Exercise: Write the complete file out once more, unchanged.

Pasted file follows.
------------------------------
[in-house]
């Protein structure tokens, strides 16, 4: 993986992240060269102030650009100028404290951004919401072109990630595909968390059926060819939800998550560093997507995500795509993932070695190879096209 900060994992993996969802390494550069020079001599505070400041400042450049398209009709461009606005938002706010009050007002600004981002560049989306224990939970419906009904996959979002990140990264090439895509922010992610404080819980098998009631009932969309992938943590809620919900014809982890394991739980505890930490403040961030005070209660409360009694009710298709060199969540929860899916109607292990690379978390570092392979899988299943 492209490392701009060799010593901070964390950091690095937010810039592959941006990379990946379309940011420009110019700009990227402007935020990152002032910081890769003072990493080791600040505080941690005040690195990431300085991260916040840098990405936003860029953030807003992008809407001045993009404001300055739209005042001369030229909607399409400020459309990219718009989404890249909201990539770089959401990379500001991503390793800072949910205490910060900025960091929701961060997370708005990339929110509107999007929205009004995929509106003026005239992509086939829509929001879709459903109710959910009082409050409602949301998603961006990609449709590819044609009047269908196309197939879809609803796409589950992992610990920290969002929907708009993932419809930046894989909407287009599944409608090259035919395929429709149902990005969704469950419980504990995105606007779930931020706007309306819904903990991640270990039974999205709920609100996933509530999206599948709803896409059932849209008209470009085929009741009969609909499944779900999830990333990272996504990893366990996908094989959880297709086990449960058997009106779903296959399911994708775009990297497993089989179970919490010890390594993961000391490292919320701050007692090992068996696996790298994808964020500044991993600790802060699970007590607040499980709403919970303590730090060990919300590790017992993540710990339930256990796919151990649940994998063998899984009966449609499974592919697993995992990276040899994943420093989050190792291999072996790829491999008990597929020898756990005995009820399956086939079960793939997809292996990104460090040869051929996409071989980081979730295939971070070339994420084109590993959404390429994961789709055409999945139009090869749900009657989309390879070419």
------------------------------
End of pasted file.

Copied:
[in-house]
């Protein structure tokens, strides 16, 4: 993986992240060269102030650009100028404290951004919401072109990630595909968390059926060819939800998550560093997507995500795509993932070695190879096209 900060994992993996969802390494550069020079001599505070400041400042450049398209009709461009606005938002706010009050007002600004981002560049989306224990939970419906009904996959979002990140990264090439895509922010992610404080819980098998009631009932969309992938943590809620919900014809982890394991739980505890930490403040961030005070209660409360009694009710298709060199969540929860899916109607292990690379978390570092392979899988299943 492209490392701009060799010593901070964390950091690095937010810039592959941006990379990946379309940011420009110019700009990227402007935020990152002032910081890769003072990493080791600040505080941690005040690195990431300085991260916040840098990405936003860029953030807003992008809407001045993009404001300055739209005042001369030229909607399409400020459309990219718009989404890249909201990539770089959401990379500001991503390793800072949910205490910060900025960091929701961060997370708005990339929110509107999007929205009004995929509106003026005239992509086939829509929001879709459903109710959910009082409050409602949301998603961006990609449709590819044609009047269908196309197939879809609803796409589950992992610990920290969002929907708009993932419809930046894989909407287009599944409608090259035919395929429709149902990005969704469950419980504990995105606007779930931020706007309306819904903990991640270990039974999205709920609100996933509530999206599948709803896409059932849209008209470009085929009741009969609909499944779900999830990333990272996504990893366990996908094989959880297709086990449960058997009106779903296959399911994708775009990297497993089989179970919490010890390594993961000391490292919320701050007692090992068996696996790298994808964020500044991993600790802060699970007590607040499980709403919970303590730090060990919300590790017992993540710990339930256990796919151990649940994998063998899984009966449609499974592919697993995992990276040899994943420093989050190792291999072996790829491999008990597929020898756990005995009820399956086939079960793939997809292996990104460090040869051929996409071989980081979730295939971070070339994420084109590993959404390429994961789709055409999945139009090869749900009657989309390879070419």